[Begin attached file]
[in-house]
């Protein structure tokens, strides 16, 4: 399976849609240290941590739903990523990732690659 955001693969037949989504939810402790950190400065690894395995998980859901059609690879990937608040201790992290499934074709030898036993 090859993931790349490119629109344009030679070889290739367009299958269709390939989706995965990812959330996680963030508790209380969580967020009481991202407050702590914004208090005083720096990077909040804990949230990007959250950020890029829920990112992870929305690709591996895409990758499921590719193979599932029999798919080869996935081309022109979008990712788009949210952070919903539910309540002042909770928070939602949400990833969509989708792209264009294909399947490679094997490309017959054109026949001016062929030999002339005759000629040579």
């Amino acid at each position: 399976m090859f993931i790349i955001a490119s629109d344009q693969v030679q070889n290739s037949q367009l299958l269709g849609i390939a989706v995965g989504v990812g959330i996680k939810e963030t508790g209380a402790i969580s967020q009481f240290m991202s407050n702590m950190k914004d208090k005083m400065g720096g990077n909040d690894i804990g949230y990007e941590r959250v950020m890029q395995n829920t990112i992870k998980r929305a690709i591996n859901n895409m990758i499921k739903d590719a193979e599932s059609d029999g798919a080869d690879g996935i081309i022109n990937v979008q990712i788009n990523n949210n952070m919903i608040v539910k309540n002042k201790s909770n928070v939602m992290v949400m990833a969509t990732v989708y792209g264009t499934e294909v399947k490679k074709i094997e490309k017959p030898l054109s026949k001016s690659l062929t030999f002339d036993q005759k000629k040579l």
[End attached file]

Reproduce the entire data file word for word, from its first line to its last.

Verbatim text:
[in-house]
């Protein structure tokens, strides 16, 4: 399976849609240290941590739903990523990732690659 955001693969037949989504939810402790950190400065690894395995998980859901059609690879990937608040201790992290499934074709030898036993 090859993931790349490119629109344009030679070889290739367009299958269709390939989706995965990812959330996680963030508790209380969580967020009481991202407050702590914004208090005083720096990077909040804990949230990007959250950020890029829920990112992870929305690709591996895409990758499921590719193979599932029999798919080869996935081309022109979008990712788009949210952070919903539910309540002042909770928070939602949400990833969509989708792209264009294909399947490679094997490309017959054109026949001016062929030999002339005759000629040579």
């Amino acid at each position: 399976m090859f993931i790349i955001a490119s629109d344009q693969v030679q070889n290739s037949q367009l299958l269709g849609i390939a989706v995965g989504v990812g959330i996680k939810e963030t508790g209380a402790i969580s967020q009481f240290m991202s407050n702590m950190k914004d208090k005083m400065g720096g990077n909040d690894i804990g949230y990007e941590r959250v950020m890029q395995n829920t990112i992870k998980r929305a690709i591996n859901n895409m990758i499921k739903d590719a193979e599932s059609d029999g798919a080869d690879g996935i081309i022109n990937v979008q990712i788009n990523n949210n952070m919903i608040v539910k309540n002042k201790s909770n928070v939602m992290v949400m990833a969509t990732v989708y792209g264009t499934e294909v399947k490679k074709i094997e490309k017959p030898l054109s026949k001016s690659l062929t030999f002339d036993q005759k000629k040579l």